In summary, using an allele-specific 4C-seq strategy, we analyzed genome-wide contacts made by the productively and non-productively rearranged IgH alleles in splenic B cells and the essentially unrearranged IgH locus in T cells. Different from published microscopy observations, we find that the overall chromatin environment of these three IgH types is similar, except that distal VH regions are in an active chromatin environment in T cells and in a less active chromatin environment in B cells. While it shows that maintenance of allelic exclusion in mature B cells does not depend on nulear positioning, these data do not necessarily suggest that we need to reconsider the importance of nuclear IgH positioning for allelic exclusion during rearrangement in early B cell development. Future allele-specific analyses in pro-B and pre-B cells should reveal the dynamics of chromatin environment during V(D)J recombination events at different stages of B cell development in the bone marrow.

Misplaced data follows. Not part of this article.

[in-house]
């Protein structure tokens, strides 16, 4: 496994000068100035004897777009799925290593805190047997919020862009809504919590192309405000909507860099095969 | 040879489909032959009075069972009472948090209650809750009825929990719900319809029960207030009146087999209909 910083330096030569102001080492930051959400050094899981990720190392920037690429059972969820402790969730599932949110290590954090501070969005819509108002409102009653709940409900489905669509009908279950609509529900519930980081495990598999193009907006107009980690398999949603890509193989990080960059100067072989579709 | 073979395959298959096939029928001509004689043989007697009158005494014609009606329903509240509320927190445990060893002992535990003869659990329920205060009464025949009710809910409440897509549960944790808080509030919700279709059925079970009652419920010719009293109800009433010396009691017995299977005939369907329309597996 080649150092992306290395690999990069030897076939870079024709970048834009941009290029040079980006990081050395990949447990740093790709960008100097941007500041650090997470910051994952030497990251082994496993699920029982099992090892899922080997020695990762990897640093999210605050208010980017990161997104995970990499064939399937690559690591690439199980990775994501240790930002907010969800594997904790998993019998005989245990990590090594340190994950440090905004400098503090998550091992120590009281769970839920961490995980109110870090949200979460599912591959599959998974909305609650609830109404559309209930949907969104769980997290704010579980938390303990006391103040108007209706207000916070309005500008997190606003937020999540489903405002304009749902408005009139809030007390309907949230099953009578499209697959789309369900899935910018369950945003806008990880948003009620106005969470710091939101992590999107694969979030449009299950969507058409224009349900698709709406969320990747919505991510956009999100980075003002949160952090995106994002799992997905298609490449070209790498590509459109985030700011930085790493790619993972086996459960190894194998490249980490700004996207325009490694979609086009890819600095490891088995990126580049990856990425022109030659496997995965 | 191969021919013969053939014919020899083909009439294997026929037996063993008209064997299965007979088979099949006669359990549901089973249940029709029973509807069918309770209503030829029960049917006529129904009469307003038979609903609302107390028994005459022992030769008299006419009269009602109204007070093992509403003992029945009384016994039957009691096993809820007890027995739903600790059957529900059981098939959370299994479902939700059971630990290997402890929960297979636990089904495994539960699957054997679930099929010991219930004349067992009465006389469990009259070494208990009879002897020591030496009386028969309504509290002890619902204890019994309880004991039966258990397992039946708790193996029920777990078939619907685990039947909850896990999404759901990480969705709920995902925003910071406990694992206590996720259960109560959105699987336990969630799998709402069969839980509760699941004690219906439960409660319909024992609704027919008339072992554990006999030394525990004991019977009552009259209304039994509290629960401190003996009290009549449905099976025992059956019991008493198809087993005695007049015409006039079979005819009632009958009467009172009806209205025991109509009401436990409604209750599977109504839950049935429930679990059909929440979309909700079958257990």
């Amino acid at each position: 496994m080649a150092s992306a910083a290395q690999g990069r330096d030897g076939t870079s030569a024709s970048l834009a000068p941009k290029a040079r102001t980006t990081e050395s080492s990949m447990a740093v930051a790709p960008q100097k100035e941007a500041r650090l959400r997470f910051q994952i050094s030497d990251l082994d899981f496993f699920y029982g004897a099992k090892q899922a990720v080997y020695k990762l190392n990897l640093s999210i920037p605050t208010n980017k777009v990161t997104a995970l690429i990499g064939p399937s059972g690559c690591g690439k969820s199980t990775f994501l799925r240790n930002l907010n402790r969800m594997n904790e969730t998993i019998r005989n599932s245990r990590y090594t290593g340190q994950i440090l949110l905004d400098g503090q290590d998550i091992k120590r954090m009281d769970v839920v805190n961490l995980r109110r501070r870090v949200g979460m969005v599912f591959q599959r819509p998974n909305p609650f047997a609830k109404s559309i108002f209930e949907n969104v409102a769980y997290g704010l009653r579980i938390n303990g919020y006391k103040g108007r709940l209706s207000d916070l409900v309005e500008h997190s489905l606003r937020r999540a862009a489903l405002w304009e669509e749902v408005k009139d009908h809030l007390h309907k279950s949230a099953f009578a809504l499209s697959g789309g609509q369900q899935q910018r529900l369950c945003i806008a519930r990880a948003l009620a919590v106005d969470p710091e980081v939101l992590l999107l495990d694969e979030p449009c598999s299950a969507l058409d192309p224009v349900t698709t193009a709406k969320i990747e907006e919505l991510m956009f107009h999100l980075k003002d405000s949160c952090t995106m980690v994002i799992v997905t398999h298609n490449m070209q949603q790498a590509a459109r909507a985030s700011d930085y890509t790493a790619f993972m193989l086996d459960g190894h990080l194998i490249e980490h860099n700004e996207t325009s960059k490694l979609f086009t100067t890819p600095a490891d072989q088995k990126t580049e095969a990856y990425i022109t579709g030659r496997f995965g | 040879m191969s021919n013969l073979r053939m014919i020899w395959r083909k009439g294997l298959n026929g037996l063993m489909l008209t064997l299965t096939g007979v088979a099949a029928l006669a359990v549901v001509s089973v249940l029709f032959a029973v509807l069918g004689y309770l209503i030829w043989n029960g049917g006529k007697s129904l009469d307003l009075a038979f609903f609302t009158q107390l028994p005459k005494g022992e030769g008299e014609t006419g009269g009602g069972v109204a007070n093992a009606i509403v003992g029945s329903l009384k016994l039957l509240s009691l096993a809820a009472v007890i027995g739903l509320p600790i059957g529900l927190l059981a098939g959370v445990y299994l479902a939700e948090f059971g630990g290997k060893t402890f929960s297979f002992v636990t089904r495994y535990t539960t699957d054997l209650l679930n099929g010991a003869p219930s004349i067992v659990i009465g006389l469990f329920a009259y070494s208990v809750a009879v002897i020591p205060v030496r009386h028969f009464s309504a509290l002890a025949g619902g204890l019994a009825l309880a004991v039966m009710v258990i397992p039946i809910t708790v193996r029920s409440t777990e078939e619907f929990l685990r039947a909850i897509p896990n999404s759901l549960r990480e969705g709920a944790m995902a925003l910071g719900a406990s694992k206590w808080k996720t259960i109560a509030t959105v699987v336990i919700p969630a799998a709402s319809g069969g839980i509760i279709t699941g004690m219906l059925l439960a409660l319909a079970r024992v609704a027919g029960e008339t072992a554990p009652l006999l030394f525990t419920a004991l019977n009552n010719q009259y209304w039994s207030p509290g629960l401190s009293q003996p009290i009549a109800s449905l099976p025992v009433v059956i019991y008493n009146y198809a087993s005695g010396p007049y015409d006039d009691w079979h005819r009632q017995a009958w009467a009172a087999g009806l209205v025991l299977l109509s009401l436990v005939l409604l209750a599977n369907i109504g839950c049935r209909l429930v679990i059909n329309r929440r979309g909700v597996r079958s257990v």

Illumina sequencing and micro array expression data have been submitted to the GEO database under accession number: GSE47129.
Supplementary Data are available at NAR Online: Supplementary Tables 1–13, Supplementary Figures 1–13, Supplementary Methods, and Supplementary References [51–58].
Funding for open access charge: Dutch Scientific Organization (NWO)  and a European Research Council Starting Grant [209700, ‘4C’ to W.dL.].
Conflict of interest statement. None declared.
We thank E. de Wit for analyzing and plotting the B cell HiC data, T. van Ravesteyn for excellent assistance confirming SNPs and S. Yuavaraj for lymphocyte cultures.